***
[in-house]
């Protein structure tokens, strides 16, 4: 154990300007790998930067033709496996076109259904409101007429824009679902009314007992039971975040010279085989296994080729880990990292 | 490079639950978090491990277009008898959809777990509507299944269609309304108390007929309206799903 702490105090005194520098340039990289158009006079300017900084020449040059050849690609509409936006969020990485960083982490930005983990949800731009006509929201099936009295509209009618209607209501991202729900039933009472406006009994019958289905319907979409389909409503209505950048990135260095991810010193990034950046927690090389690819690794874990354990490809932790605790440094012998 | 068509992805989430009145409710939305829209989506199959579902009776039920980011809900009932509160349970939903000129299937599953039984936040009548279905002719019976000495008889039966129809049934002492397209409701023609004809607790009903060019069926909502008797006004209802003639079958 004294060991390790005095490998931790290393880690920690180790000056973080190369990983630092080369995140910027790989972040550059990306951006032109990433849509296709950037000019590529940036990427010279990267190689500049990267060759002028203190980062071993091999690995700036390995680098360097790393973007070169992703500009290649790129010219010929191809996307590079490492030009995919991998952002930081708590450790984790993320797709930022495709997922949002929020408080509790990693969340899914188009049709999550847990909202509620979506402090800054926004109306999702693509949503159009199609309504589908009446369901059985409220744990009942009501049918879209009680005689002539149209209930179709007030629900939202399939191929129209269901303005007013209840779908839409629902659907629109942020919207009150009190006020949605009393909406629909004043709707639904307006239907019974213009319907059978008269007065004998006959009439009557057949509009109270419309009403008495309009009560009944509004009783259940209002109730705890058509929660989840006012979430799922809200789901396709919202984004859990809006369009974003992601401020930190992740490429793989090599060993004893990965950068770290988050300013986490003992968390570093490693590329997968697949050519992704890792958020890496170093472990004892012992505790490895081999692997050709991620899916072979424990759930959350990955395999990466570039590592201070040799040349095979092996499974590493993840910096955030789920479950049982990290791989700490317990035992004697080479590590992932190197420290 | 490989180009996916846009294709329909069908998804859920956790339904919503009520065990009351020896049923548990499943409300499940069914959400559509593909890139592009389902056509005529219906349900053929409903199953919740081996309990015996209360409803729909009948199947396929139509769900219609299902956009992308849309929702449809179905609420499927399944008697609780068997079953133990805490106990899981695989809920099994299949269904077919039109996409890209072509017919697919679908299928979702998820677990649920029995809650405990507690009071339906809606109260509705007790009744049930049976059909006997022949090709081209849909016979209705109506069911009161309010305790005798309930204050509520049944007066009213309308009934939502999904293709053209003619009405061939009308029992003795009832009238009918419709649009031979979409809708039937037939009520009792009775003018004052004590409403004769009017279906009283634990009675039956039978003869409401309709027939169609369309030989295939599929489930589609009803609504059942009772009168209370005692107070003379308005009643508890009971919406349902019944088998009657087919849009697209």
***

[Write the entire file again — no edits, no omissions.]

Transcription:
[in-house]
């Protein structure tokens, strides 16, 4: 154990300007790998930067033709496996076109259904409101007429824009679902009314007992039971975040010279085989296994080729880990990292 | 490079639950978090491990277009008898959809777990509507299944269609309304108390007929309206799903 702490105090005194520098340039990289158009006079300017900084020449040059050849690609509409936006969020990485960083982490930005983990949800731009006509929201099936009295509209009618209607209501991202729900039933009472406006009994019958289905319907979409389909409503209505950048990135260095991810010193990034950046927690090389690819690794874990354990490809932790605790440094012998 | 068509992805989430009145409710939305829209989506199959579902009776039920980011809900009932509160349970939903000129299937599953039984936040009548279905002719019976000495008889039966129809049934002492397209409701023609004809607790009903060019069926909502008797006004209802003639079958 004294060991390790005095490998931790290393880690920690180790000056973080190369990983630092080369995140910027790989972040550059990306951006032109990433849509296709950037000019590529940036990427010279990267190689500049990267060759002028203190980062071993091999690995700036390995680098360097790393973007070169992703500009290649790129010219010929191809996307590079490492030009995919991998952002930081708590450790984790993320797709930022495709997922949002929020408080509790990693969340899914188009049709999550847990909202509620979506402090800054926004109306999702693509949503159009199609309504589908009446369901059985409220744990009942009501049918879209009680005689002539149209209930179709007030629900939202399939191929129209269901303005007013209840779908839409629902659907629109942020919207009150009190006020949605009393909406629909004043709707639904307006239907019974213009319907059978008269007065004998006959009439009557057949509009109270419309009403008495309009009560009944509004009783259940209002109730705890058509929660989840006012979430799922809200789901396709919202984004859990809006369009974003992601401020930190992740490429793989090599060993004893990965950068770290988050300013986490003992968390570093490693590329997968697949050519992704890792958020890496170093472990004892012992505790490895081999692997050709991620899916072979424990759930959350990955395999990466570039590592201070040799040349095979092996499974590493993840910096955030789920479950049982990290791989700490317990035992004697080479590590992932190197420290 | 490989180009996916846009294709329909069908998804859920956790339904919503009520065990009351020896049923548990499943409300499940069914959400559509593909890139592009389902056509005529219906349900053929409903199953919740081996309990015996209360409803729909009948199947396929139509769900219609299902956009992308849309929702449809179905609420499927399944008697609780068997079953133990805490106990899981695989809920099994299949269904077919039109996409890209072509017919697919679908299928979702998820677990649920029995809650405990507690009071339906809606109260509705007790009744049930049976059909006997022949090709081209849909016979209705109506069911009161309010305790005798309930204050509520049944007066009213309308009934939502999904293709053209003619009405061939009308029992003795009832009238009918419709649009031979979409809708039937037939009520009792009775003018004052004590409403004769009017279906009283634990009675039956039978003869409401309709027939169609369309030989295939599929489930589609009803609504059942009772009168209370005692107070003379308005009643508890009971919406349902019944088998009657087919849009697209």